Feeling Unhappy? Here’s What Happens in Your Brain

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Unhappiness is one of the worst feelings on the planet. It gives us a sense of hopelessness. Many of us think that unhappiness is something that’s temporarily present like it won’t happen again or only on some few occasions. But, for many, that feeling is constant throughout life. Many people who experience constant unhappiness are susceptible to psychological disorders, like depression, anxiety and even stress. Our brains’ constant storytelling to ourselves can be our own worst enemies.

Feeling Unhappy? Here’s What Happens in Your Brain

Your mood is everything. Our mood can decide how we face life or how we socialize with the world. A bad mood can even trigger different patterns in your body that could be threatening for your health. Take the example of stress, which exists in everybody’s life. Such disorders are believed to be in the mind, but in reality, it manifests in your whole body. Stress liberates glucocorticoid, specifically, cortisol, which can damage our sleeping patterns, our immune system and even our blood-pressure. It’s no wonder that a group of scientist at the University of California at San Francisco are trying to find the specific structures in the brain related to unhappiness.

Unhappiness in Your Brain

As reported in Scientific American, a group led by psychiatrist Vikaas Sohal of UCSF found specific brain structures related to unhappiness. Through electroencephalography recordings, the scientists went deep into the human limbic system – that is, the mammal brain, a region of brain structures specialize with emotions, memory and the relay of sensory information. In there, they found that the more activity the amygdala and the hippocampus had, the worse the mood of the human subject would get. As Sohal found out, the contrary is also true, “We basically found that when there is less activity in this network, mood is more positive.”

Why these brain structures?

The Amygdala

The amygdala is probably the most well-known brain structure related to emotions. Hidden in our limbic system, the amygdala is an almond-shaped structure responsible for emotional responses, especially fear. When you’re walking on the sidewalk and a car almost hits you, your amygdala responds by sending signals to brain structures related to automatic physiological responses – sweating, heart racing, and high blood pressure – that made you dodge such a moment. As the American psychologist William James explained, when you see a bear, your body responds first, and become conscious of such moment after.

Although the amygdala is key for emotions, too much activity in it can be harmful. In fact, severely depressed patients have shown in their brains enlarged amygdalas. Feeling unhappiness damages such brain structures, because it can lead you to other psychological disorders that alter your mood and even your behavior. This is why the amygdala is connected to the prefrontal cortex. Such brain structure in the front of our brain helps regulate the activity of our amygdala (our emotions). Moreover, that connection — amygdala/prefrontal cortex — is key for making decisions. If you are feeling severely unhappy constantly, the activity in your amygdala will be out-of-sync with your prefrontal cortex, which in part, will make decision tasks much harder and in some occasions, erroneous.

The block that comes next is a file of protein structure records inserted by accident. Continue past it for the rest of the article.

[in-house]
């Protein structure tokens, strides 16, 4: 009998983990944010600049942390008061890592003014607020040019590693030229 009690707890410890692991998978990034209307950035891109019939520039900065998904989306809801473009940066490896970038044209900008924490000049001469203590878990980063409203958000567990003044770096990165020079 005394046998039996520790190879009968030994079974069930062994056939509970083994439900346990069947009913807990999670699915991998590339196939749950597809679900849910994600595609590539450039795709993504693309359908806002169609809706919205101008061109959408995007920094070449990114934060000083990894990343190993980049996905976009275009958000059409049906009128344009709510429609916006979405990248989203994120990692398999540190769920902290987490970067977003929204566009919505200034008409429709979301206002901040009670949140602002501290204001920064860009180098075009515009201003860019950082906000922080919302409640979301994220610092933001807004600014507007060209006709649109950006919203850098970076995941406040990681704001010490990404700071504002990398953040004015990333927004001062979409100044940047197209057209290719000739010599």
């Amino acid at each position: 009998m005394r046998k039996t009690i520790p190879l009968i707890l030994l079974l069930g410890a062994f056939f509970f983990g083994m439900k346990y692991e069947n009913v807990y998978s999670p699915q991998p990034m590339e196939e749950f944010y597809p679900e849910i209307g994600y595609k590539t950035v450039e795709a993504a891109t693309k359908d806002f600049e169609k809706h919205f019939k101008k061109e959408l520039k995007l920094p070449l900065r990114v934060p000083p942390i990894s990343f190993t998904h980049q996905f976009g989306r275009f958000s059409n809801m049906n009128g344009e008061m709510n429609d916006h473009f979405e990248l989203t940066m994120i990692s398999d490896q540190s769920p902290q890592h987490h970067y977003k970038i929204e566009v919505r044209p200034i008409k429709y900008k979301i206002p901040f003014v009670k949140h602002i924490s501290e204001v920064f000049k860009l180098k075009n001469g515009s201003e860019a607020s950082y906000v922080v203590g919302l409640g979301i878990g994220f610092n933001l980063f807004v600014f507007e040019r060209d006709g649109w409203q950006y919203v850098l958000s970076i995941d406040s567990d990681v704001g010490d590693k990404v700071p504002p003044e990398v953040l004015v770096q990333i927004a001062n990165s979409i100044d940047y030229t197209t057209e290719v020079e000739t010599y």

The Hippocampus

The hippocampus is the other key brain structure in the study by Sohal. This brain structure is shaped like a seahorse in the limbic system and is connected with the amygdala. Moreover, the amygdala receives inputs from the different parts of the brain cortex and is involved with learning and memory. Why does it play a big role in feeling unhappy?

The hippocampus is in charge of episodic memories. These impactful memories, like an assault, an accident, rape and even seeing your friend die in war, can affect the way you behave for the rest of your life. Because the amygdala is linked with the hippocampus, such memories can be charged with negative emotions, triggering a state of unhappiness, depression, and even stress.

Last Word on Unhappiness on Your Brain

You don’t need to have these extreme scenarios described earlier to have mood disorders or be unhappy. Unhappiness is everywhere: when we don’t get a raise, when a girlfriend or boyfriend dumps us, etc. But, when these feelings are constant, it creates a cycle that makes us susceptible to major disorders of the mind. It is why the latest study by UCSF is very important. As Brendon Watson told Scientific American, “If that is right, doctors might figure out how to interrupt that cycle with deep-brain stimulation or electroshock therapy for people with major depressive and anxiety disorders.”

For more articles about depression and mental health, check out LWOS Life: Health & Fitness.
For more articles about neuroscience, check out LWOS Life: Science & Technology.

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